Residents of Baghdad's Sadr City district slowly began to turn in weapons Monday, the first step in a process that U.S. and Iraqi officials hope will lead to a permanent end to fighting in the insurgent-controlled slum.

At three Sadr City police stations, heaps of AK-47 assault rifles, rocket-propelled grenade launchers, mortars and other weapons grew throughout the day. They were surrendered for cash as part of an agreement between the Iraqi government and followers of a rebellious Shiite cleric, Moqtada Sadr.

Progress at the designated police stations, where Iraqi security officials stood waiting with stacks of crisp dollar bills, was slow, and U.S. and Iraqi officials were cautious in expressing hope that the agreement would end violence in Sadr City, where U.S. forces have clashed repeatedly with members of Sadr's militia, the Mahdi Army. The five-day weapons buyback is scheduled to be followed by a $500 million reconstruction program in the sprawling slum of 2 million.

"We hope things will work out," interim Prime Minister Ayad Allawi told reporters. "If it doesn't, we will have to do whatever is necessary for the rule of law to prevail."

Soldiers from the U.S. Army's 1st Cavalry Division, which has responsibility over Baghdad, ceased patrols in Sadr City on Sunday night and were operating only at traffic checkpoints. No fighting was reported in the district.

The pacification of Sadr City represents another stage in the U.S. military's effort to reclaim insurgent-controlled areas before nationwide elections in January. Over the past two weeks, U.S. and Iraqi forces have launched an offensive to regain control of the city of Samarra and conducted raids in Babil province, southwest of Baghdad.

However, violence has not been eradicated in places ostensibly under government control. In a suicide attack Monday morning in the northern city of Mosul, a bomb that was concealed beneath crates of fruit and vegetables on a truck exploded next to a military convoy. One U.S. soldier and two Iraqi civilians were killed, and nine soldiers were wounded.

In southern Baghdad, two U.S. soldiers were killed and five were wounded in a rocket attack, the Associated Press reported.

Meanwhile, in the city of Hit, about 100 miles northwest of Baghdad, U.S. warplanes bombed a mosque from which insurgents had engaged in a three-hour firefight with U.S. Marines. The airstrike damaged the mosque and set it ablaze, the U.S. military reported.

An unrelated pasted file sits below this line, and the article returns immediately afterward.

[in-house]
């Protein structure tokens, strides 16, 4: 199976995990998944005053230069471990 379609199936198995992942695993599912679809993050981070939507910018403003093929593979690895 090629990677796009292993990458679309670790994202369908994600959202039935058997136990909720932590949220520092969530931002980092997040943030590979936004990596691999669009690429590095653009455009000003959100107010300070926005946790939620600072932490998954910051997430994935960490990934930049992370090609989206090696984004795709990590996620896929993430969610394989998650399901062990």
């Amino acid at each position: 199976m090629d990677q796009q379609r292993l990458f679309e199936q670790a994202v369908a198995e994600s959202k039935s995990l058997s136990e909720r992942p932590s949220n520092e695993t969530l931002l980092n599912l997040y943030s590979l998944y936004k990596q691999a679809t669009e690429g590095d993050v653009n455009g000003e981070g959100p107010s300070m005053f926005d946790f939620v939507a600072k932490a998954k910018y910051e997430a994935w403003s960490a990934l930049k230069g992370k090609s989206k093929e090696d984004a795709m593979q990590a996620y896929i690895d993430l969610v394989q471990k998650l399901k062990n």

"Mosques are granted protective status due to their religious and cultural significance," the military said in a statement. "However, when insurgents violate the sanctity of the mosque by using the structure for military purposes, the site loses its protective status."

The extent of the damage to the Sharqi mosque was unknown, as was the number of casualties.

The insurgents in Hit reportedly included foreign fighters who fled Fallujah, the target of a prolonged U.S. bombing campaign. Residents said the insurgents told them they had come to liberate Hit, as they had liberated Fallujah. They said some local police officers had left their jobs in the face of threats that they would be killed.

A banner hanging from a mosque in Hit read: "Freedom is not given. It is taken by force."

It was unclear how the fighting in Hit might affect negotiations aimed at ending fighting in Fallujah. Those talks continued Monday in Baghdad, where interim Defense Minister Hazim Shalan met with representatives of Sunni Muslim insurgents. U.S. military officials believe that Fallujah is the base of operations for Jordanian-born militant Abu Musab Zarqawi, the most wanted man in Iraq. Zarqawi's organization, Monotheism and Jihad, is believed to be opposed to any accord over Fallujah.

A Turkish contractor and an Iraqi Kurdish translator who apparently worked with U.S. forces were shown being beheaded on a video posted on the Internet Monday. A statement said the men had been kidnapped by the Ansar al-Sunna Army, the same group that asserted responsibility for the slaying of 12 Nepalese hostages in August. About 150 foreigners have been kidnapped in Iraq since April.

Payments for weapons handed over in Sadr City on Monday reportedly ranged from $5 for a hand grenade to $150 for an AK-47 to $2,000 for a highly specialized mortar. It appeared that both noncombatants and Mahdi Army insurgents were taking part in the buyback.

Abdulla Abu Ghassan, a bakery owner, received $1,200 after turning in a grenade launcher, an assault rifle and ammunition, all of which he said he had kept after serving in the now-disbanded Iraqi army.

"I'm not connected to the Mahdi Army, but I think this is a good opportunity to end the fighting and achieve peace," he said. "The situation was very good yesterday. We did not hear any explosions, and we slept quietly. We really hope to live a normal life."

At the Habibiya police station, the largest of the three designated sites, just three handovers were observed during a period of three hours, Reuters reported. They included a stash delivered by a Mahdi Army fighter who identified himself as Kamel Hussein. He received $14,500 for several rocket-propelled grenade launchers and mortars.

Col. Mahdi Charek Zayer, commander of the 306th Iraqi National Guard Battalion, said the turnout was "fairly good today, but we hope tomorrow people will realize that the process is real and more will come forth."

Special correspondent Bassam Sebti contributed to this report.

An Iraqi National Guardsman displays a mortar shell obtained in a buyback program in Sadr City.